Homemade Butter

Butter.  Just the word makes me think of steaming hot homemade bread, waffles on a Saturday morning and corn on the cob on a summer night.  I don't know why it took me so long to attempt making this luscious dairy product, but I finally took the time and boy was it easy.

Saturday, armed with Ashley English's book "Home Dairy" from her Homemade Living series and 3 quarts of a rich flavorful cream from a local dairy {Battenkill Valley Creamery}, I was determined to give it a try.

I don't have a dairy thermometer, so the first step of bringing the cream to 72 degrees F was accomplished by simply leaving it out for a few hours.  I'm not sure what temperature it actually was when I started, but it seemed to be fine.

I placed 1 quart of cream in the bowl of my food processor {you can also use a stand mixer} and turned it on.  Ashley writes that it takes between 6 and 9 minutes to go from cream to butter.  My food processor took 3 1/2 minutes.  I'm not sure if it's the food processor or the temperature of my cream that sped it up.

The photo above left is what a successful bowl of butter separated from the buttermilk looks like.  Next I strained off the buttermilk {saved for baking}.

After straining I rinsed the butter under cold water until the water ran clear.  The book states this takes several times of filling up the bowl and emptying.  I found this took quite a few times before it ran clear.  I followed the book exactly for my first batch, but on the second and third I began gathering {kneading} the butter while I rinsed and found this to work out very well.  It also seemed to cut out some of the water in the next step {below}.  At this stage, after the final rinse, salt is stirred in with a metal spoon if desired.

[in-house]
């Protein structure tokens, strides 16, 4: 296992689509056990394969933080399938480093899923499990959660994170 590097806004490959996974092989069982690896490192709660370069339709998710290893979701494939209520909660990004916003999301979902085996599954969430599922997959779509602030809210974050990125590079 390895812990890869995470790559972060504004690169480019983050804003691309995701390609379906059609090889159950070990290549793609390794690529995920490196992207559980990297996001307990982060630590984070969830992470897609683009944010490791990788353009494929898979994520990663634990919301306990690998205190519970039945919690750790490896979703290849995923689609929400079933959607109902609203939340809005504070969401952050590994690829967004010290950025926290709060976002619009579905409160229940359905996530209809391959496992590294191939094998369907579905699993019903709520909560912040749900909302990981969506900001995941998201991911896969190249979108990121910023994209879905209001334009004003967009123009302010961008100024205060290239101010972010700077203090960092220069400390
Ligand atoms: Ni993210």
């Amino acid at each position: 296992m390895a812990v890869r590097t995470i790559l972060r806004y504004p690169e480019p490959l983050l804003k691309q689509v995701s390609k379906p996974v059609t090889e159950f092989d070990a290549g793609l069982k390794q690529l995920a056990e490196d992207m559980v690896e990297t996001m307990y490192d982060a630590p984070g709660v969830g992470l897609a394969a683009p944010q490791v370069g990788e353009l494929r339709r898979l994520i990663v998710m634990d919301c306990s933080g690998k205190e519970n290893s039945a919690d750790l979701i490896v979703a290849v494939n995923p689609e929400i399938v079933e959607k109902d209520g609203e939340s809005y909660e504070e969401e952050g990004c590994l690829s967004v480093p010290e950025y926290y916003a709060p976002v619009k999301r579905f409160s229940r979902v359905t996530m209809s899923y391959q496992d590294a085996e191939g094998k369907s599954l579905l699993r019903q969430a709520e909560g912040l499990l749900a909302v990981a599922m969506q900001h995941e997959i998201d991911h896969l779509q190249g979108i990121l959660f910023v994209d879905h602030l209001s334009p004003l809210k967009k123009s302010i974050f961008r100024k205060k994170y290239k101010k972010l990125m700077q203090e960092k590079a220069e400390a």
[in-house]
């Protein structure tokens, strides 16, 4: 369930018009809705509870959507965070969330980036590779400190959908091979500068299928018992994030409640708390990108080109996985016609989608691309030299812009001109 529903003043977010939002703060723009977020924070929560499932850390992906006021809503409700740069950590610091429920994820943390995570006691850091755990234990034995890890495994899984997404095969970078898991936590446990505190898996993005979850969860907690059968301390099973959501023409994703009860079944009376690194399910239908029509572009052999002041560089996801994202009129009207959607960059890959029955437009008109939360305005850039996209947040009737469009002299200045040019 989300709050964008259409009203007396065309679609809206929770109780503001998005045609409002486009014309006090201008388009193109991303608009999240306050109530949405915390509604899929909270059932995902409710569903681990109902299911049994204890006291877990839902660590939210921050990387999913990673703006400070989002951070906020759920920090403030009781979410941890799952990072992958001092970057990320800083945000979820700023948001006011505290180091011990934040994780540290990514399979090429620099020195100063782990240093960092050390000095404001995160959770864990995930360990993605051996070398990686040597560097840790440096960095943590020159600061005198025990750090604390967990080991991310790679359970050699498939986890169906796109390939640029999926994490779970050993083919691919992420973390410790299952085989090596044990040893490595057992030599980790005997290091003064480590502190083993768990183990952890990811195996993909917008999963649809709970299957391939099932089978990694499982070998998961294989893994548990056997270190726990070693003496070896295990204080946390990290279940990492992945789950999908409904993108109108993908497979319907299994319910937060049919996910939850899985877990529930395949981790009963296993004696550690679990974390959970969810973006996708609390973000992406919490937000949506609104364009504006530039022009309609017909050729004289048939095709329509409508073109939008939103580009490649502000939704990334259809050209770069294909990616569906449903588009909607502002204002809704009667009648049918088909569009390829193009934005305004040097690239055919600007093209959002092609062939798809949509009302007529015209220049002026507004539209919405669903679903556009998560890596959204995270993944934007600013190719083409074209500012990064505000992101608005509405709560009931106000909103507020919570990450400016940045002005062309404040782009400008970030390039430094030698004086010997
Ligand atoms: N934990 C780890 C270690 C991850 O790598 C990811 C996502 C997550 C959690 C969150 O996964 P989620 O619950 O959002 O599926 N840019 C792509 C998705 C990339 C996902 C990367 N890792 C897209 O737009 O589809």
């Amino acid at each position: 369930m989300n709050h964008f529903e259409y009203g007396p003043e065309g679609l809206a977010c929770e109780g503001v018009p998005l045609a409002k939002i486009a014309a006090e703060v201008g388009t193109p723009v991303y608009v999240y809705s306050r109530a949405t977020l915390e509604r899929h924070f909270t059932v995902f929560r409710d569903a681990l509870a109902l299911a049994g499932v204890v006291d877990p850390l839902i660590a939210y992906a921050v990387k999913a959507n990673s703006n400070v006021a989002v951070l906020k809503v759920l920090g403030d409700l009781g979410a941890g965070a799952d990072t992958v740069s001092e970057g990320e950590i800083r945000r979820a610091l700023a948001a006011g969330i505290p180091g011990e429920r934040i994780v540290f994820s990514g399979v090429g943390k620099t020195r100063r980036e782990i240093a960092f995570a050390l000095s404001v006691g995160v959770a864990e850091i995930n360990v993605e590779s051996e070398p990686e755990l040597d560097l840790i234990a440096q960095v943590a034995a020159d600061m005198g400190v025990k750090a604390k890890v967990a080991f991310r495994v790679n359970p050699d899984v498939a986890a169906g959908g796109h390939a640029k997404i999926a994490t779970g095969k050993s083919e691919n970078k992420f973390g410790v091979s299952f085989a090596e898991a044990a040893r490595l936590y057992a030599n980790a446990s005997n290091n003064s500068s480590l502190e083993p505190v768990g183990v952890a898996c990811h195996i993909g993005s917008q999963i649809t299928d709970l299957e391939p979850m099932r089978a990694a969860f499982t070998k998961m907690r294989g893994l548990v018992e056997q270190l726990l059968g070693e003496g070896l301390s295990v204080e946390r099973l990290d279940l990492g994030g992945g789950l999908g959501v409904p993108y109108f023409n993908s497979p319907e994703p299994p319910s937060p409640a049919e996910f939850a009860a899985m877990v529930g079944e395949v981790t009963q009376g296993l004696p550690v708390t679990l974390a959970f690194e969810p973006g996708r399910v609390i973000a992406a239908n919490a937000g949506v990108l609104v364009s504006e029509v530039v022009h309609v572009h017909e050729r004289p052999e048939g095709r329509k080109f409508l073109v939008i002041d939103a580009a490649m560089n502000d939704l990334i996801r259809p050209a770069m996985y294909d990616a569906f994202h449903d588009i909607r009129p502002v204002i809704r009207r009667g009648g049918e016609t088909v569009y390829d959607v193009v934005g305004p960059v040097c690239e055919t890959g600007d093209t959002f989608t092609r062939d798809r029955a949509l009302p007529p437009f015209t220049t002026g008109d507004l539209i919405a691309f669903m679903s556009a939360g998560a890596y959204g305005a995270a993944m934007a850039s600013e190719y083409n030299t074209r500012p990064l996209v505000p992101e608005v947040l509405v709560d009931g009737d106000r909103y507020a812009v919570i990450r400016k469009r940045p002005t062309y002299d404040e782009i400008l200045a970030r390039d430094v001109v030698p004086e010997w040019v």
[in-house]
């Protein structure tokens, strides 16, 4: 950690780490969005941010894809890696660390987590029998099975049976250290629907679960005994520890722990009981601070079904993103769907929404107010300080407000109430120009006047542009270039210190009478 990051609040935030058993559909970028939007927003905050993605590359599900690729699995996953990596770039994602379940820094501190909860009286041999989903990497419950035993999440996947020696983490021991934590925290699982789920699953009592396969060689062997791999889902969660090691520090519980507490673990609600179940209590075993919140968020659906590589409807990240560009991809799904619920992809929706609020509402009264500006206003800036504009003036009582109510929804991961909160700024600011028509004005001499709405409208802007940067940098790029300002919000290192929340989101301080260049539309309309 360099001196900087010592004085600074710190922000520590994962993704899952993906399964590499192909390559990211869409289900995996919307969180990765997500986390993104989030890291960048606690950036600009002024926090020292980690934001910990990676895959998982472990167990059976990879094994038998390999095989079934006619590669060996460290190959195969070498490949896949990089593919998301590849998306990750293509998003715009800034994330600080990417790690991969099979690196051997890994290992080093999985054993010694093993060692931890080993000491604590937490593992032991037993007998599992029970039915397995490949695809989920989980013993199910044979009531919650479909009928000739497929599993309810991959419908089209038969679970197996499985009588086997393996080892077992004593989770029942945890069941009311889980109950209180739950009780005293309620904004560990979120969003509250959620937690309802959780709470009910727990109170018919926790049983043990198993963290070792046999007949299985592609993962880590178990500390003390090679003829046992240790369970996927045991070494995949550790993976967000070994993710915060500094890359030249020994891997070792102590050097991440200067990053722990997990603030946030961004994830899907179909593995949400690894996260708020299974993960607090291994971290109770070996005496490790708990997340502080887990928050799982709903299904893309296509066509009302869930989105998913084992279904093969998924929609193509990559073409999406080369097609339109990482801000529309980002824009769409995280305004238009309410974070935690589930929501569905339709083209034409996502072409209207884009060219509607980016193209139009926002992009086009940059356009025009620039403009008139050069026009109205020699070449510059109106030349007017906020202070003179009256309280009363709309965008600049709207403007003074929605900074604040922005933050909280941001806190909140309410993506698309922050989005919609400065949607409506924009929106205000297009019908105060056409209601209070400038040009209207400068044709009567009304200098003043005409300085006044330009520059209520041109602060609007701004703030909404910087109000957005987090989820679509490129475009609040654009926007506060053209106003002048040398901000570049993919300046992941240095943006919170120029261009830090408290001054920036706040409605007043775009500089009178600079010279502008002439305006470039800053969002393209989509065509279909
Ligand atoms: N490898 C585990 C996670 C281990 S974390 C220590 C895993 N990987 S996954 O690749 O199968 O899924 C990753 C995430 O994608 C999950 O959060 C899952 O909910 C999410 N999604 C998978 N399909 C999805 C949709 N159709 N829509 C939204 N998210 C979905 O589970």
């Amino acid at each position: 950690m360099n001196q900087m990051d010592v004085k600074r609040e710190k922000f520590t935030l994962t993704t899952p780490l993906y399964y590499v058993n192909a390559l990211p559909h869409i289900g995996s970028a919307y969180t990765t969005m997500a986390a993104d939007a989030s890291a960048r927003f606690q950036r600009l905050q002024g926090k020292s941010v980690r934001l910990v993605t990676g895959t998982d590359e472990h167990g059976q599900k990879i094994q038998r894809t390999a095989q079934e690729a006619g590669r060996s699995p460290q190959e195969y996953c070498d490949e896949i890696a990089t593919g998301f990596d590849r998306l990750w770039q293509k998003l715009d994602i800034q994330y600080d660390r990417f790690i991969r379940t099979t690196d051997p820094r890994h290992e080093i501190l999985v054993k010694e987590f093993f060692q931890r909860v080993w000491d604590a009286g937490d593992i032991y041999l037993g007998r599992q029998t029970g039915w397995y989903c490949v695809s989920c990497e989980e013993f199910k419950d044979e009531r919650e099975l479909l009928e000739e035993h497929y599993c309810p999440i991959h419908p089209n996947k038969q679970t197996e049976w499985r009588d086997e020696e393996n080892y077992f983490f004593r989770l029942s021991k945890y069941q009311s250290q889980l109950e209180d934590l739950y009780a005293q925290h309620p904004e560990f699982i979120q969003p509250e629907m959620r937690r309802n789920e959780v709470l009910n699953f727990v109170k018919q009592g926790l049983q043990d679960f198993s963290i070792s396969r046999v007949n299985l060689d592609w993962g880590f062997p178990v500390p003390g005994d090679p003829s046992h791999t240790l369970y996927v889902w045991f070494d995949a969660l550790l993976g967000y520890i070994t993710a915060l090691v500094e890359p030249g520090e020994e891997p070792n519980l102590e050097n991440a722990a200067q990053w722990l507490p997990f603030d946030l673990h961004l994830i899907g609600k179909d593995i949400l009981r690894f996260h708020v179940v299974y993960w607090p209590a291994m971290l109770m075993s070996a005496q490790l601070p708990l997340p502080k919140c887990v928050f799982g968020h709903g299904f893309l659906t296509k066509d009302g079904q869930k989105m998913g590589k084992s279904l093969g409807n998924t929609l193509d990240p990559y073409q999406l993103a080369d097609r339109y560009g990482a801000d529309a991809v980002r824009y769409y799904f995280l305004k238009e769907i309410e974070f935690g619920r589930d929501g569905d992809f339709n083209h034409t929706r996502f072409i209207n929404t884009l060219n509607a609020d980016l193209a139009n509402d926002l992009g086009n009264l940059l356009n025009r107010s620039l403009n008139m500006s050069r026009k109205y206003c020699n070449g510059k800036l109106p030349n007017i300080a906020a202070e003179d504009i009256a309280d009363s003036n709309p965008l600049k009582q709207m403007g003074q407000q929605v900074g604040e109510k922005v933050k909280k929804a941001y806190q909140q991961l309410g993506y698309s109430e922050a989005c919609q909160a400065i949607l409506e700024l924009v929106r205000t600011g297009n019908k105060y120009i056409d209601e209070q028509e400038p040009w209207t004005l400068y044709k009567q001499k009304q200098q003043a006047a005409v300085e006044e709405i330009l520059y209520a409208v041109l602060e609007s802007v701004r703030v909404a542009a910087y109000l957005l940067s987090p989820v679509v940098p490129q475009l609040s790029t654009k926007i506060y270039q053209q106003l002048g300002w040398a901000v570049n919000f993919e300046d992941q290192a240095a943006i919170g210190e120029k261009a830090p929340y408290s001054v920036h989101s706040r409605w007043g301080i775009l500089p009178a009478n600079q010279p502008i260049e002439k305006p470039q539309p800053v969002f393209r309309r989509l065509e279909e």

After the rinsing and adding salt, it's time to press out any remaining liquid from the butter.  The book suggests a pastry scraper or potato masher.  I don't have a pastry scraper so I tried the potato masher and did not like that, so I found an indoor grill cleaner that worked out very well.  It's small enough to maneuver and flexible for easy pressing.

I also found that putting a flexible cutting mat inside a cookie sheet caught any water that was there.  A paper towel was helpful for dabbing the board and the butter to soak up water.

Voila!  In about 15 minutes {not including the time it takes for the cream to come to temp.} you have homemade butter!  We immediately enjoyed some slathered on a piece of homemade Oatmeal and Honey Bread.

Each quart made about 1 1/2 cups of butter.  I use a butter crock on my counter so I chose to shape mine into rectangles and wrap in waxed paper to store in the refrigerator until time to use.  The extra I wrapped in waxed paper and then put into a freezer bag to store in the freezer.

A quick word about the buttermilk that you're left with.  This is not cultured buttermilk and, therefore, won't have the acidity and/or the tang.  If you choose to use it in recipes it should be used in place of milk, not cultured buttermilk.  I used some this weekend in waffles and replaced the baking soda {activated by the acidity in cultured buttermilk} with baking powder {activated without the acidity}.